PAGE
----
Being so close by, we chose Balliol College to tour around. Several of the historic colleges are open to us plebians in the afternoons! We saw the chapel, the dining room - complete with full organ just like a church and uncomfortable looking wooden benches. A great education doesn't necessarily mean a pleasant lunch. Three students were playing croquet on the lawn in the sunshine which was amusing to see. The pictured sculpture commemorates thirty years of women being allowed to study at Balliol. A step forwards no doubt, but a bit depressing to learn that this thirtieth anniversary was in 2009 so the first women only arrived there within my lifetime.

Saturday 14 June 2014

Review: Monarchy by David Starkey / The Unknown Terrorist by Richard Flanagan

Monarchy: from the Middle Ages to Modernity by David Starkey
My rating: 3 of 5 stars

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I remember reading Monarchy when it first was published and it is cram packed with information. However, there is so much that this second reading seven years later felt like a new book.

I like David Starkey's writing style which is often drily humorous. Having recently also read his book solely about Elizabeth I, much of the early section was familiar. However, he gives plenty of space to the shorter reigned monarchs and I was very interested in how much of the 'divine' hereditary succession was actually the result of political wrangling behind the scenes. The seemingly incessant violent disputes between the opposing Christian factions of Catholics and Protestants was in some respects hard to fathom - they're all supposed to be the same overall faith aren't they?!

As non-fiction books of this topic go, Monarchy is far more accessible than many and, as an overview or to inspire more in depth study, I'd recommend the read. 

The Unknown Terrorist by Richard Flanagan
My rating: 3 of 5 stars

One of my WorldReads from Australia

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The Unknown Terrorist is a fairly standard thriller which employs the mass media and an unscrupulous journalist as its evil. Our supposed heroine, Gina, also named throughout as The Doll, is hounded to madness over the period of just a few days by drummed up hysteria and the cynical machinations of anonymous powerful men in suits.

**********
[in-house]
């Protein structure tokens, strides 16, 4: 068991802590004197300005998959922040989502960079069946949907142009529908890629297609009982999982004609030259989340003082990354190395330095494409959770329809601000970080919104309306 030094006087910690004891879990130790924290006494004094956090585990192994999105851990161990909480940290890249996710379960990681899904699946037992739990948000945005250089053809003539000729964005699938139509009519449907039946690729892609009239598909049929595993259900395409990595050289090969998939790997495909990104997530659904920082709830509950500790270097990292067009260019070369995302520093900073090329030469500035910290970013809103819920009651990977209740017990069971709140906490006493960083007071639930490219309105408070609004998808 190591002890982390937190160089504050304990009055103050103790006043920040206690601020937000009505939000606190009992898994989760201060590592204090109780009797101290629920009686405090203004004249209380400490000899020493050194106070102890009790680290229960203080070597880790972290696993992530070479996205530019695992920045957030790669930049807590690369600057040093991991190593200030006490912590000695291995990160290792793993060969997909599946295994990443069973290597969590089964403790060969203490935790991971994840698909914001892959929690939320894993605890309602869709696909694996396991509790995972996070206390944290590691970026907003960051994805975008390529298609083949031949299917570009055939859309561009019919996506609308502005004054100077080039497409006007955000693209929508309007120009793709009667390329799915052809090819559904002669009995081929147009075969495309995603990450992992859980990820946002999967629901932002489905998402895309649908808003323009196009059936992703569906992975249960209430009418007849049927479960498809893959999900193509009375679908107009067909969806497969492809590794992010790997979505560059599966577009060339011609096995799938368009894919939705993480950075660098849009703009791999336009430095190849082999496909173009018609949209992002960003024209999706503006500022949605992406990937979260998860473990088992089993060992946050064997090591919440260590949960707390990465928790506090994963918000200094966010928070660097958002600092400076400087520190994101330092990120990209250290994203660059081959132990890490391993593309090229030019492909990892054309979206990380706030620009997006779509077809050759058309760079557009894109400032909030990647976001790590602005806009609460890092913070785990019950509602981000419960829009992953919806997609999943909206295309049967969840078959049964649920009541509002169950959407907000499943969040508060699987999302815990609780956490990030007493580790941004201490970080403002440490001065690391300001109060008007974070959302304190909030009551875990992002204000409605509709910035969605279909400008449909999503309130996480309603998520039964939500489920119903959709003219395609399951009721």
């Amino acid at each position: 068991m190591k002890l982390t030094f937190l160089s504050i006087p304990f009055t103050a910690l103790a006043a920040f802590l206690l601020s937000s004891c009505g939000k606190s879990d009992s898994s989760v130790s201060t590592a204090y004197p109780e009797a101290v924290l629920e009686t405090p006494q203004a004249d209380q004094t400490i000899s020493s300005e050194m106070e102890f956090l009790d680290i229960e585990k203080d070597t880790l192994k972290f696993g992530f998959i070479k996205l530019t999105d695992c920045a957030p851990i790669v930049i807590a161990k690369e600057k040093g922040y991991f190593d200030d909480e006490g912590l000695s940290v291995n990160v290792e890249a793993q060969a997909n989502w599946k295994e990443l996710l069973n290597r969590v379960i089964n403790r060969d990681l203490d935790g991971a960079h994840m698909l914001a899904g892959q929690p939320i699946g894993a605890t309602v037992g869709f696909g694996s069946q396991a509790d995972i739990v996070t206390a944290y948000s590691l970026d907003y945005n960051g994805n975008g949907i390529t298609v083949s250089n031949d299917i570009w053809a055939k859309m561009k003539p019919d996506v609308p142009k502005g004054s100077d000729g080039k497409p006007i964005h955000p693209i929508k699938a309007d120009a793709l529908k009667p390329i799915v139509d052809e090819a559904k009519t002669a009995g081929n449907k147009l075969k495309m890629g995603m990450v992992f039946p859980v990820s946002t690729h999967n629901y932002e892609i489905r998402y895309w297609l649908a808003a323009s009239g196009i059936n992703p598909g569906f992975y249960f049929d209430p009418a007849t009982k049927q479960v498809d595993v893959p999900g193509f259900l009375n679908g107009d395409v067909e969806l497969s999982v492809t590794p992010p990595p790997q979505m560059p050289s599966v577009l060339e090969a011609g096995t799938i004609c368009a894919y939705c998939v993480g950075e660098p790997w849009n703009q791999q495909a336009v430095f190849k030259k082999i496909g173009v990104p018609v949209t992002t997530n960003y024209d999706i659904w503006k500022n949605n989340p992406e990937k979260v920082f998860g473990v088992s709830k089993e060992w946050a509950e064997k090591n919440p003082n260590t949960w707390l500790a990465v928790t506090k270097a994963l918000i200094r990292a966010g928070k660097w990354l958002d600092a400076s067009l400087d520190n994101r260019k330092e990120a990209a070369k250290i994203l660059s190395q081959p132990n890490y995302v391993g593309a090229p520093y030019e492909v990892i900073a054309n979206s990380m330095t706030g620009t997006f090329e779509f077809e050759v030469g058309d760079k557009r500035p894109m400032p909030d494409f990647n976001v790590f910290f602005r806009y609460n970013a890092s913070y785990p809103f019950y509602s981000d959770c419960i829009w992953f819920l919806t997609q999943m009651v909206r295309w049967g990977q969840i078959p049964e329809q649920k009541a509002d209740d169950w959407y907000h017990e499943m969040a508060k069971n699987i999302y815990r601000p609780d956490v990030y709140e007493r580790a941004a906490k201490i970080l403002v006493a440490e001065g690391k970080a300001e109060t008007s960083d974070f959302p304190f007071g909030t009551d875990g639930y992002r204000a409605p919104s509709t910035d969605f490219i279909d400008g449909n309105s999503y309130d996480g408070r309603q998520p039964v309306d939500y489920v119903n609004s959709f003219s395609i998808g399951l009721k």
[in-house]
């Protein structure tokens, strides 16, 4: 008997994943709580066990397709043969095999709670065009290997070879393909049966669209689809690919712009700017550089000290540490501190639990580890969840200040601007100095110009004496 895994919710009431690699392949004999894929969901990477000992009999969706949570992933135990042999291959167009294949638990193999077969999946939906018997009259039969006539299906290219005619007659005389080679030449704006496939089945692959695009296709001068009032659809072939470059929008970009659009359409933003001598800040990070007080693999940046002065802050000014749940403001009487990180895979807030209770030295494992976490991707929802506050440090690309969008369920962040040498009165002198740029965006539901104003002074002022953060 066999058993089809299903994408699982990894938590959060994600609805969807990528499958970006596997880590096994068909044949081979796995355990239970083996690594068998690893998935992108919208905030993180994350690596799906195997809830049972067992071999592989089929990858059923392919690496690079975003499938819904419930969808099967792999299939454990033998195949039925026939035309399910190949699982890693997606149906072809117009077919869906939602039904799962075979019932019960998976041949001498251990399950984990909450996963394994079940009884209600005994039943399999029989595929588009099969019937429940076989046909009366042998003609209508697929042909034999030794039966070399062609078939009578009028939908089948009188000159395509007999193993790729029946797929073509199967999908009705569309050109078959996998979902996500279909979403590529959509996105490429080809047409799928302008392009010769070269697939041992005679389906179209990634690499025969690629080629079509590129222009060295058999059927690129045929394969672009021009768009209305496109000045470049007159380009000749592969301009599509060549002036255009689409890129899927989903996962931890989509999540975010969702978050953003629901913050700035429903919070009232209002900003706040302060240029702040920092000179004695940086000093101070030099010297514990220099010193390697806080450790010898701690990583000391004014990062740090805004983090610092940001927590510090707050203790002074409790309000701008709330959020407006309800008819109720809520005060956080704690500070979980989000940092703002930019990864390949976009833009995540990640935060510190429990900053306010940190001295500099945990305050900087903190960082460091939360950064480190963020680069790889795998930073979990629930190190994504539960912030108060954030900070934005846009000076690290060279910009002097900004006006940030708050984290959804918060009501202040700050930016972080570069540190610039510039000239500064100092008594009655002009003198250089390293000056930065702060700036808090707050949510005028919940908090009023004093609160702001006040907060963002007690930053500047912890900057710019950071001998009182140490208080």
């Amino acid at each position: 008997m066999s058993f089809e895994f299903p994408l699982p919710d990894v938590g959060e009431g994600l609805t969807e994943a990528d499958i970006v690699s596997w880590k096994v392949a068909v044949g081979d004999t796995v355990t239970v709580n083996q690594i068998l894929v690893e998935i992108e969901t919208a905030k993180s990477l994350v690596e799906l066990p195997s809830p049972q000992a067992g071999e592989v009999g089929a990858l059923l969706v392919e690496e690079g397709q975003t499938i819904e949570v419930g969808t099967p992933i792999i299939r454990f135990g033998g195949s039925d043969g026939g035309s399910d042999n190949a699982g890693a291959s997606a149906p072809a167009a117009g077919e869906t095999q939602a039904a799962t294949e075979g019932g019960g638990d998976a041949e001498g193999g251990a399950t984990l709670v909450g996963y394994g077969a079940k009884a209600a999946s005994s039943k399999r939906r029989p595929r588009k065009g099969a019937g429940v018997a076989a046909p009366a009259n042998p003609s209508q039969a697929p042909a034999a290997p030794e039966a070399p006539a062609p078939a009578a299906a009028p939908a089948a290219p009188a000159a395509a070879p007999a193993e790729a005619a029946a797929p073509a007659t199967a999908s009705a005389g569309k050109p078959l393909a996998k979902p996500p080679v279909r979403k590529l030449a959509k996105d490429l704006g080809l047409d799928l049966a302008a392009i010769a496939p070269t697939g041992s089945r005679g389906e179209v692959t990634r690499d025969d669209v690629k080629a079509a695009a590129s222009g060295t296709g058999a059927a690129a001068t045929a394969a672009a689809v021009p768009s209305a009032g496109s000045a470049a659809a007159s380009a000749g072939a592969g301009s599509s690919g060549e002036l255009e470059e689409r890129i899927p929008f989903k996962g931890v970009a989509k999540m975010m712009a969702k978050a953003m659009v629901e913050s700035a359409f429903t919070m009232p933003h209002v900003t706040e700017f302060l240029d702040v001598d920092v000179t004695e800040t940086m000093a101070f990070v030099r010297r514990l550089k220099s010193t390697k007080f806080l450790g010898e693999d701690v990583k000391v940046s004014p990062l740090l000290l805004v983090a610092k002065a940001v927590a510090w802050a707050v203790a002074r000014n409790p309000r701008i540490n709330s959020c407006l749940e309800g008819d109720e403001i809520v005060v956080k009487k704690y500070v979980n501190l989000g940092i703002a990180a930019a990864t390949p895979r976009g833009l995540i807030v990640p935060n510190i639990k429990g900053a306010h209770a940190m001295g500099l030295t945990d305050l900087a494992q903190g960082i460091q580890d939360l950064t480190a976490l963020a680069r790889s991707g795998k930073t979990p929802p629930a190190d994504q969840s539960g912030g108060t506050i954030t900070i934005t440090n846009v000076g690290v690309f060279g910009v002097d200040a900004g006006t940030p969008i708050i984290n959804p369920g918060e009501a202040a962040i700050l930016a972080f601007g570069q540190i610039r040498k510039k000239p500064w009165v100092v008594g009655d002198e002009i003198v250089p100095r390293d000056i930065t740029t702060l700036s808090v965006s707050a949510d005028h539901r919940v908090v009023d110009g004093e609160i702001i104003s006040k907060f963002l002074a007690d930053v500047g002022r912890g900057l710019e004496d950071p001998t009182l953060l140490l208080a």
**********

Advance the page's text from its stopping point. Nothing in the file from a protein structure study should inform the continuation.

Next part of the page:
I was interested in the descriptions of Sydney, having never been to Australia. However, Flanagan's vision of the city is hardly tourist friendly! I liked his frequent mentions of the various immigrant populations, showing a country made up of many layers of cultures, much like Britain, and the way this was set against rampant hostility towards Muslims was also sadly familiar as this attitude is also widespread over here. The main characters never leapt from the page for me though which made it difficult for me to really invest in their story.

I'm not sure this book had decided what it wanted to be. It doesn't have the pace-at-all-costs approach of slick American thrillers, but the occasions where it tries for literary fiction fail too because of their isolation. My audio version was nicely narrated and passed a week of bus journeys, but I had hoped for a deeper novel and was ultimately a bit disappointed.

View all my reviews on Stephanie Jane or on Goodreads

Sunday 8 June 2014

Trying out the new tow bar and failing to walk

Eastbourne and Wealden Walking Festival flyer